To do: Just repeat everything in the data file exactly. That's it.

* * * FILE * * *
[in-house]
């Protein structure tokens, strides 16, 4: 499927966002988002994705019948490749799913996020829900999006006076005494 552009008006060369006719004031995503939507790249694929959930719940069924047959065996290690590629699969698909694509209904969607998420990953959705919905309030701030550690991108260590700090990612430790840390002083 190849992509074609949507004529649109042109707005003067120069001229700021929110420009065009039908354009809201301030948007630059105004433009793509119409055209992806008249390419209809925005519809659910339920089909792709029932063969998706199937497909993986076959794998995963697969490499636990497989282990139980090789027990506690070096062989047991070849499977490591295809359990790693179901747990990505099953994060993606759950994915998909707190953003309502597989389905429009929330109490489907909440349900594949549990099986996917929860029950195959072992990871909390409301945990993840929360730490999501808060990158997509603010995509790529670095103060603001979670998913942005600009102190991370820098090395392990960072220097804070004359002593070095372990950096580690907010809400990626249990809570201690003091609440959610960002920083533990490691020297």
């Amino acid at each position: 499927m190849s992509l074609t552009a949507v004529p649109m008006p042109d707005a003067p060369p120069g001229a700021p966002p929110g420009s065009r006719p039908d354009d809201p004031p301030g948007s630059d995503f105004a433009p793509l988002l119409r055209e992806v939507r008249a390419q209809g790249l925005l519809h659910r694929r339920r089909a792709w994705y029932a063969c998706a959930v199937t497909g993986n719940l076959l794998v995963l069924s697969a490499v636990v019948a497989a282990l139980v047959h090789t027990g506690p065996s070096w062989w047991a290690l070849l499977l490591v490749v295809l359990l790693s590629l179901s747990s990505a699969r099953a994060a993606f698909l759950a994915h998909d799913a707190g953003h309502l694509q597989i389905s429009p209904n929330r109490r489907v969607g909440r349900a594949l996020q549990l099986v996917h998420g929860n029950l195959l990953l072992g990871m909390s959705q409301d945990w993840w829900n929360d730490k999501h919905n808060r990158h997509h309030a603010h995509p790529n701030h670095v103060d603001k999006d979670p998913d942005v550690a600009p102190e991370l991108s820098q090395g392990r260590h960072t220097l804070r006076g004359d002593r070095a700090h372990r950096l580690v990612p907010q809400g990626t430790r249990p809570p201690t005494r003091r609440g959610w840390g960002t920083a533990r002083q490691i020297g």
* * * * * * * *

[in-house]
């Protein structure tokens, strides 16, 4: 499927966002988002994705019948490749799913996020829900999006006076005494 552009008006060369006719004031995503939507790249694929959930719940069924047959065996290690590629699969698909694509209904969607998420990953959705919905309030701030550690991108260590700090990612430790840390002083 190849992509074609949507004529649109042109707005003067120069001229700021929110420009065009039908354009809201301030948007630059105004433009793509119409055209992806008249390419209809925005519809659910339920089909792709029932063969998706199937497909993986076959794998995963697969490499636990497989282990139980090789027990506690070096062989047991070849499977490591295809359990790693179901747990990505099953994060993606759950994915998909707190953003309502597989389905429009929330109490489907909440349900594949549990099986996917929860029950195959072992990871909390409301945990993840929360730490999501808060990158997509603010995509790529670095103060603001979670998913942005600009102190991370820098090395392990960072220097804070004359002593070095372990950096580690907010809400990626249990809570201690003091609440959610960002920083533990490691020297």
């Amino acid at each position: 499927m190849s992509l074609t552009a949507v004529p649109m008006p042109d707005a003067p060369p120069g001229a700021p966002p929110g420009s065009r006719p039908d354009d809201p004031p301030g948007s630059d995503f105004a433009p793509l988002l119409r055209e992806v939507r008249a390419q209809g790249l925005l519809h659910r694929r339920r089909a792709w994705y029932a063969c998706a959930v199937t497909g993986n719940l076959l794998v995963l069924s697969a490499v636990v019948a497989a282990l139980v047959h090789t027990g506690p065996s070096w062989w047991a290690l070849l499977l490591v490749v295809l359990l790693s590629l179901s747990s990505a699969r099953a994060a993606f698909l759950a994915h998909d799913a707190g953003h309502l694509q597989i389905s429009p209904n929330r109490r489907v969607g909440r349900a594949l996020q549990l099986v996917h998420g929860n029950l195959l990953l072992g990871m909390s959705q409301d945990w993840w829900n929360d730490k999501h919905n808060r990158h997509h309030a603010h995509p790529n701030h670095v103060d603001k999006d979670p998913d942005v550690a600009p102190e991370l991108s820098q090395g392990r260590h960072t220097l804070r006076g004359d002593r070095a700090h372990r950096l580690v990612p907010q809400g990626t430790r249990p809570p201690t005494r003091r609440g959610w840390g960002t920083a533990r002083q490691i020297g």